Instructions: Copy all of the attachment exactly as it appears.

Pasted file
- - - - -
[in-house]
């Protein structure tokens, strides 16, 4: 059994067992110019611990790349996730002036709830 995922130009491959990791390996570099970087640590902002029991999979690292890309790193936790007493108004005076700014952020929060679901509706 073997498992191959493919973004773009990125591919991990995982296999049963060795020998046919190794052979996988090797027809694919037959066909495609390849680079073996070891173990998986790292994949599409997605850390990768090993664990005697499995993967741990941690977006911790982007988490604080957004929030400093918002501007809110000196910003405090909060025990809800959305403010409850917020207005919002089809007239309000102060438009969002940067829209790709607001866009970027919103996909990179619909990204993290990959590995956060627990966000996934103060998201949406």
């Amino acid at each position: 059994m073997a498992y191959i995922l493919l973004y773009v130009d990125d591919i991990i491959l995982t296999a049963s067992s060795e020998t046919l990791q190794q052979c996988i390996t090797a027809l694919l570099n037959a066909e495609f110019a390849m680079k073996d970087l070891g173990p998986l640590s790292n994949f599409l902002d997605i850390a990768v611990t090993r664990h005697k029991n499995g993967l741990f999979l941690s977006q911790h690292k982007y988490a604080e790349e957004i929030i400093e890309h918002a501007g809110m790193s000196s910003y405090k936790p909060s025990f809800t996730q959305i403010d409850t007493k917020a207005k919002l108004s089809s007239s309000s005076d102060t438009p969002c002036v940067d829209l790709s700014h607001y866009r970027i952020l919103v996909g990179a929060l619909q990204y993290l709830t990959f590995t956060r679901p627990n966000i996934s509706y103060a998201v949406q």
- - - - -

[in-house]
């Protein structure tokens, strides 16, 4: 059994067992110019611990790349996730002036709830 995922130009491959990791390996570099970087640590902002029991999979690292890309790193936790007493108004005076700014952020929060679901509706 073997498992191959493919973004773009990125591919991990995982296999049963060795020998046919190794052979996988090797027809694919037959066909495609390849680079073996070891173990998986790292994949599409997605850390990768090993664990005697499995993967741990941690977006911790982007988490604080957004929030400093918002501007809110000196910003405090909060025990809800959305403010409850917020207005919002089809007239309000102060438009969002940067829209790709607001866009970027919103996909990179619909990204993290990959590995956060627990966000996934103060998201949406």
């Amino acid at each position: 059994m073997a498992y191959i995922l493919l973004y773009v130009d990125d591919i991990i491959l995982t296999a049963s067992s060795e020998t046919l990791q190794q052979c996988i390996t090797a027809l694919l570099n037959a066909e495609f110019a390849m680079k073996d970087l070891g173990p998986l640590s790292n994949f599409l902002d997605i850390a990768v611990t090993r664990h005697k029991n499995g993967l741990f999979l941690s977006q911790h690292k982007y988490a604080e790349e957004i929030i400093e890309h918002a501007g809110m790193s000196s910003y405090k936790p909060s025990f809800t996730q959305i403010d409850t007493k917020a207005k919002l108004s089809s007239s309000s005076d102060t438009p969002c002036v940067d829209l790709s700014h607001y866009r970027i952020l919103v996909g990179a929060l619909q990204y993290l709830t990959f590995t956060r679901p627990n966000i996934s509706y103060a998201v949406q």